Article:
I could assume that you're reading this article in frantic preparation for the behind-the-wheel test that determines whether or not you get your driver's license. But frankly, so many of us proceed through our driving lives (having utterly failed the parallel parking portion of the test) without ever mastering this crucial driving skill. We end up paying astronomical parking fees just to avoid parking our car on the street. I wonder how much money we've spent in the efforts to hide our shame...
Well, no more of that! Whether you're a teenager or a Baby Boomer, it's time to learn how to parallel park once and for all.
Relax! First of all, you could still pass your behind-the-wheel exam even if you fail to parallel park. How do I know? Personal experience! Not only did I shift the car back and forth too many times to pass the parallel parking test, but then I reentered traffic in reverse. In the end, it wasn't devastating at all - I got my license by focusing on other skills. The lesson: relax! Don't buckle under the pressure of parallel parking. To learn how to parallel park, you have to be in a relaxed state. What's true in the classroom is true on the street - abject terror isn't very conducive to education. Whether you're preparing for a driver's exam or you've had your license for years, the first step is to relax.
Start off slowly. Relaxation may not be possible if you're learning to parallel park on a busy street. Take your car to a street where you may still have an occasional car, but the pace is less frenetic. Start off by parking your car along an empty curb. Then, try to parallel park behind a car that's already parked. After that, try parking your car between two cars. Just make sure there is ample space between them at first. As you master each step and grow more comfortable, try to parallel park between cars that are closer to each other.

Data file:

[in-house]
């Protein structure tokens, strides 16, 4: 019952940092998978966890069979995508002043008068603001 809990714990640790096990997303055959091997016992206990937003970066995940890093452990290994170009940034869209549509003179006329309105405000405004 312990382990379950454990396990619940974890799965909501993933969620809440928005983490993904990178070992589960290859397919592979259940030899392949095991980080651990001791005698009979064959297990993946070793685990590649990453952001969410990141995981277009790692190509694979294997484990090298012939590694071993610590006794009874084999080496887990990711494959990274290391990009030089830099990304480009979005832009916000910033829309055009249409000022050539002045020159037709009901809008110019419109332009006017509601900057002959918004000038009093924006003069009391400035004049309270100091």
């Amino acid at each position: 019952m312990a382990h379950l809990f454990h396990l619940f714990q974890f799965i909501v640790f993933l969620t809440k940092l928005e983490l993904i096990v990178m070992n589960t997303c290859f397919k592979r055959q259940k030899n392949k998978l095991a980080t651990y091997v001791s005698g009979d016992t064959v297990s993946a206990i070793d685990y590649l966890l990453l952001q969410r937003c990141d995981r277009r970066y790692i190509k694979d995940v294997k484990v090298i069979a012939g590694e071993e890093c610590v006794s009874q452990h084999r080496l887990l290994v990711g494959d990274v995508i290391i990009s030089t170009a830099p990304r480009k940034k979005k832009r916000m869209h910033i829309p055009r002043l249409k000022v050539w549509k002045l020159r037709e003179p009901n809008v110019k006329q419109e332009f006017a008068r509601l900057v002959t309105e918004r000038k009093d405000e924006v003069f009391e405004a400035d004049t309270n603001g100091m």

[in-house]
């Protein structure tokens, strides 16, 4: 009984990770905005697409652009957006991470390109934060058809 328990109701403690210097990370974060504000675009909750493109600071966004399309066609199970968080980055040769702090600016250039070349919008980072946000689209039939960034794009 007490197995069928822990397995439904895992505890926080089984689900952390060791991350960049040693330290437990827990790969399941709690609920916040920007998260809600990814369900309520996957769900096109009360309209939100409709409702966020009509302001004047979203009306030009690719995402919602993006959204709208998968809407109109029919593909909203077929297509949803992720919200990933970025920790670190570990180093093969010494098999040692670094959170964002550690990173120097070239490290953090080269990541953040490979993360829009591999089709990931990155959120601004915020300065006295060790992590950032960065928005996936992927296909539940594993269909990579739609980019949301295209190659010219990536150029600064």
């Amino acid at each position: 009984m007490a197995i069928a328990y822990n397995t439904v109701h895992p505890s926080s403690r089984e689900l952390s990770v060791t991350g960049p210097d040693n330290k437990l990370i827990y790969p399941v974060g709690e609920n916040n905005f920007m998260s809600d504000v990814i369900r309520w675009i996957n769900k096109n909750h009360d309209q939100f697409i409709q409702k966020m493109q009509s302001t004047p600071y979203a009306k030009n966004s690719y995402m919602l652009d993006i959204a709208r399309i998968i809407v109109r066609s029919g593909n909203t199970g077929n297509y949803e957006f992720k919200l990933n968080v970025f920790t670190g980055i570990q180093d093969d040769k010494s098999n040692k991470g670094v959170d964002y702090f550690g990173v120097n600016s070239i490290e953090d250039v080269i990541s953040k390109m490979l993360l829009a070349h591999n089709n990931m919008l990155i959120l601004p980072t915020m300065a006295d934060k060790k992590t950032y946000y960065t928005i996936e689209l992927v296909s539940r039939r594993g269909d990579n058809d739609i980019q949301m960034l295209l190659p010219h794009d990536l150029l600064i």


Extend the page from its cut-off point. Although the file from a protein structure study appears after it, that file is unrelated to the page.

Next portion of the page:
If there are no other cars along the street, then parallel parking will be as simple as using your turn signal to indicate that you're parking, then driving slowly in a straight line. If you can't do that, you may want to relinquish your license for your own safety. What gives people trouble when parallel parking is the presence of other cars along the curb.
Assume position. To parallel park your car behind another car or between cars, first use your turn signal and pull up alongside the car until your rear bumpers are aligned. You should always back into a parallel parking spot; if parking between two cars, you should begin alongside the front car. Make sure your car is parallel to the other car and a couple feet from it.
Prepare to back into the space. With your foot on the brake, put your car into reverse. Before backing up, check to make sure there are no cars foolishly on your bumper. If you use your turn signal and have pulled up alongside another car, it should be obvious to them that you're trying to parallel park. But we all know that some drivers are totally oblivious.